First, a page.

mars_beagle
Landing ellipses centered on Mars’ third largest impact basis Credit: NASA JPL/MSSS/MOC

First, solar panels will unfold: they will catch sunlight to charge the batteries which will power the lander and its experiments throughout the mission. Next, a robotic arm will spring to life. Attached to the end of the arm will be Beagle’s PAW (Payload Adjustable Workbench) where most of the experiments are situated. These include a pair of stereo cameras, a microscope, two types of spectrometer (Mössbauer and X-ray), and a torch to illuminate surfaces. The PAW also houses the corer/grinder and the mole, two instruments for collecting rock and soil samples for analysis.

The robotic arm will stretch and rotate to give the two stereo cameras a good panoramic view of the landing site. After taking some shots, the cameras will take close up images of near-by soil and rocks as potential candidates for further analysis. These cameras will provide digital pictures from which a 3D model of the area within reach of the robotic arm may be constructed. As the PAW cannot be operated in real time from Earth, this 3D model will be used to guide the instruments into position alongside target rocks and soil and to provide information on the geological setting of the landing site. When a suitable rock has been chosen, the PAW will be rotated until the grinder is in position to grind away the weathered surface. The PAW can then be repositioned for the microscope or spectrometers to analyse the freshly exposed material. The microscope will pick out features a few thousandths of a millimeter across on rock surfaces exposed by the grinder. It will reveal the texture of the rock, which will help determine whether it is of sedimentary or volcanic origin.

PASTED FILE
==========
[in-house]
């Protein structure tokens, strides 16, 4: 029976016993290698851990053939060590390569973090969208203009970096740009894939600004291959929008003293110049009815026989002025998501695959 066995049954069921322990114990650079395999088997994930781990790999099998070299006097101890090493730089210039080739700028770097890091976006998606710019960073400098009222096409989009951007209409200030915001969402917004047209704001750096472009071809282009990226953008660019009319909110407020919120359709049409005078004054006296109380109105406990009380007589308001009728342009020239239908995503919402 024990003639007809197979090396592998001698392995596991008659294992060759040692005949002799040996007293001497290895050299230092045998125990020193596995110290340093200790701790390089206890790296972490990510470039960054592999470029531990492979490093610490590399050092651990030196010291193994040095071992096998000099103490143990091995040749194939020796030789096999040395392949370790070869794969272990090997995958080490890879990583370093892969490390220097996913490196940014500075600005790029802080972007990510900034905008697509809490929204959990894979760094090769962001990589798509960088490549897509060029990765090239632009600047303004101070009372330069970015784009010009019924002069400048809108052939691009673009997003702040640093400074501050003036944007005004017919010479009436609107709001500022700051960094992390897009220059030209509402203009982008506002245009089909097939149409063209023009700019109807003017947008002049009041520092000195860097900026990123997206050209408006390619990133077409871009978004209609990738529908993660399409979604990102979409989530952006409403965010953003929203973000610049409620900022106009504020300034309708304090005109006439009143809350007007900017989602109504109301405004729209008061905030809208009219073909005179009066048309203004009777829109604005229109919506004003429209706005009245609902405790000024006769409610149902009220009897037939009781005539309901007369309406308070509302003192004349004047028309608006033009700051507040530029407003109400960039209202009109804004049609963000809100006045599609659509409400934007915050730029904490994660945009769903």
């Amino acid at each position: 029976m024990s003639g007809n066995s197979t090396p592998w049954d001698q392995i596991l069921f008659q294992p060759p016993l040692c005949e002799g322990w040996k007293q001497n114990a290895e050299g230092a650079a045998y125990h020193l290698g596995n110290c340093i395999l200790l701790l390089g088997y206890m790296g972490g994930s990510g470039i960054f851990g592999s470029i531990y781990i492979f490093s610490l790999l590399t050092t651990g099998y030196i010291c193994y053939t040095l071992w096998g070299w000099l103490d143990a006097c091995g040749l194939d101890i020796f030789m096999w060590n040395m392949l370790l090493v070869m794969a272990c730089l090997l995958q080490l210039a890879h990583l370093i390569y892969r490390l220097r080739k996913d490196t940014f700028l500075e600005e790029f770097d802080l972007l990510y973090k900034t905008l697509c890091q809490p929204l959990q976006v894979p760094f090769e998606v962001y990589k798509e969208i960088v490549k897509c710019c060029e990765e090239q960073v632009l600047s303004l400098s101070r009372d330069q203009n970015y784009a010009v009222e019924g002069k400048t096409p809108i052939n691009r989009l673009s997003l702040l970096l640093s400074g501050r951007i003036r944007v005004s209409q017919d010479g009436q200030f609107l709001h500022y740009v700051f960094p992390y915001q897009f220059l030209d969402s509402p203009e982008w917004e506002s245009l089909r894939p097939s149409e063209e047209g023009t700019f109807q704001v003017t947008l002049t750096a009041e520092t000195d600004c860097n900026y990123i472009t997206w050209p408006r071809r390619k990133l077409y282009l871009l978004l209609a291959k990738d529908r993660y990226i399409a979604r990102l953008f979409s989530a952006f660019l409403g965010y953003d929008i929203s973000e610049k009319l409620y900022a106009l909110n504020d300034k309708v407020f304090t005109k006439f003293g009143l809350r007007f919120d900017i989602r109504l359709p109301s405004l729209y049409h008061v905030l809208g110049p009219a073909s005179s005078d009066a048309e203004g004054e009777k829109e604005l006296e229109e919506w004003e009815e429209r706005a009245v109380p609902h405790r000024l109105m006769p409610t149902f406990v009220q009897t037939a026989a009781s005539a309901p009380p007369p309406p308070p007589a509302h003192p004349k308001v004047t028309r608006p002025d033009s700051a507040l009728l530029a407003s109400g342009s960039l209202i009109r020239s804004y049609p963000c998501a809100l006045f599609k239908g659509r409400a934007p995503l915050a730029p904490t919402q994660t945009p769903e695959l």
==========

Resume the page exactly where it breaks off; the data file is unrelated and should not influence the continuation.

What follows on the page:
When a rock looks particularly interesting, a sample will be drilled out with the corer and taken to the gas analysis package (GAP) inside the shell of the lander by means of the robotic arm. This is a drill bit that can either be moved over a surface to remove weathered material or be positioned in one spot to drill a core of a hopefully pristine sample. The mole will be able to crawl up to several meters across the surface at the rate of 1 cm every six seconds. Once it has reached a boulder, it will burrow underground to collect samples in a cavity in its tip. Alternatively, the PAW can be positioned so that the mole can burrow vertically underground to collect samples possibly 1m below the surface.

The mole carried on the back of the PAW will also collect soil samples and return them to the GAP. This is where investigations most relevant to detecting past or present life will be conducted. The instrument has twelve ovens in which rock or soil samples can be heated gradually in the presence of oxygen. The carbon dioxide generated at each temperature will be delivered to a mass spectrometer which will measure its abundance and the ratio of carbon-12 to carbon-13. The mass spectrometer will also study other elements and look for methane in samples of atmosphere. The temperature at which the carbon dioxide is generated will reveal its nature, as different carbon bearing materials combust at different temperatures.